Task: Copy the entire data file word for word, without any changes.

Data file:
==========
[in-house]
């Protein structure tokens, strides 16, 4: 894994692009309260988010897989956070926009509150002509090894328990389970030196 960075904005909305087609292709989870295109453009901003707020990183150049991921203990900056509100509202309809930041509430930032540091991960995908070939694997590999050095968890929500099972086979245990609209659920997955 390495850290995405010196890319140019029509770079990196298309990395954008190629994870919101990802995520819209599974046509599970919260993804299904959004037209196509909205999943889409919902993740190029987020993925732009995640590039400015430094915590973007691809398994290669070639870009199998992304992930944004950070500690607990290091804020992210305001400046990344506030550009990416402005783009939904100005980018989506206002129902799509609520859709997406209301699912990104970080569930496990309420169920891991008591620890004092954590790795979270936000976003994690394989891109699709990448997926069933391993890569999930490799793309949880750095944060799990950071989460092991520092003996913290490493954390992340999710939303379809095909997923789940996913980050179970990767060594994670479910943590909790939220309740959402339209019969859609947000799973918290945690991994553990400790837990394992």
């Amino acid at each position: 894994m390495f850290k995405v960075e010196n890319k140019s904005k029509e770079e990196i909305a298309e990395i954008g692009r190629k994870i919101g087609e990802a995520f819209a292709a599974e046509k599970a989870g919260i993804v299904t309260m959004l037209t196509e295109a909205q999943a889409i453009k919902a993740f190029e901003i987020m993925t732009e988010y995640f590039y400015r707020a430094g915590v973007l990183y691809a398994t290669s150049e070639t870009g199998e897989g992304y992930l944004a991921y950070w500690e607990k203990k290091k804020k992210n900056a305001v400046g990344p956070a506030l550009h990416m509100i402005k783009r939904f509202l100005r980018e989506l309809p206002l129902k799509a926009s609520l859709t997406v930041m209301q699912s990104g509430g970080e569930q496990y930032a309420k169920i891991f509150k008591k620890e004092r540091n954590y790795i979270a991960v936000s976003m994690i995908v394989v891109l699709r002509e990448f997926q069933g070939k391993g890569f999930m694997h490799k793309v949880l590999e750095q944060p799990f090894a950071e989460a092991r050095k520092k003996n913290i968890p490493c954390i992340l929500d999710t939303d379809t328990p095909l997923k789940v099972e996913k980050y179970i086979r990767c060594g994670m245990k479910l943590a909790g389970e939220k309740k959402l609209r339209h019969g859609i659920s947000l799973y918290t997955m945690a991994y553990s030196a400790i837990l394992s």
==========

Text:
[in-house]
């Protein structure tokens, strides 16, 4: 894994692009309260988010897989956070926009509150002509090894328990389970030196 960075904005909305087609292709989870295109453009901003707020990183150049991921203990900056509100509202309809930041509430930032540091991960995908070939694997590999050095968890929500099972086979245990609209659920997955 390495850290995405010196890319140019029509770079990196298309990395954008190629994870919101990802995520819209599974046509599970919260993804299904959004037209196509909205999943889409919902993740190029987020993925732009995640590039400015430094915590973007691809398994290669070639870009199998992304992930944004950070500690607990290091804020992210305001400046990344506030550009990416402005783009939904100005980018989506206002129902799509609520859709997406209301699912990104970080569930496990309420169920891991008591620890004092954590790795979270936000976003994690394989891109699709990448997926069933391993890569999930490799793309949880750095944060799990950071989460092991520092003996913290490493954390992340999710939303379809095909997923789940996913980050179970990767060594994670479910943590909790939220309740959402339209019969859609947000799973918290945690991994553990400790837990394992």
């Amino acid at each position: 894994m390495f850290k995405v960075e010196n890319k140019s904005k029509e770079e990196i909305a298309e990395i954008g692009r190629k994870i919101g087609e990802a995520f819209a292709a599974e046509k599970a989870g919260i993804v299904t309260m959004l037209t196509e295109a909205q999943a889409i453009k919902a993740f190029e901003i987020m993925t732009e988010y995640f590039y400015r707020a430094g915590v973007l990183y691809a398994t290669s150049e070639t870009g199998e897989g992304y992930l944004a991921y950070w500690e607990k203990k290091k804020k992210n900056a305001v400046g990344p956070a506030l550009h990416m509100i402005k783009r939904f509202l100005r980018e989506l309809p206002l129902k799509a926009s609520l859709t997406v930041m209301q699912s990104g509430g970080e569930q496990y930032a309420k169920i891991f509150k008591k620890e004092r540091n954590y790795i979270a991960v936000s976003m994690i995908v394989v891109l699709r002509e990448f997926q069933g070939k391993g890569f999930m694997h490799k793309v949880l590999e750095q944060p799990f090894a950071e989460a092991r050095k520092k003996n913290i968890p490493c954390i992340l929500d999710t939303d379809t328990p095909l997923k789940v099972e996913k980050y179970i086979r990767c060594g994670m245990k479910l943590a909790g389970e939220k309740k959402l609209r339209h019969g859609i659920s947000l799973y918290t997955m945690a991994y553990s030196a400790i837990l394992s």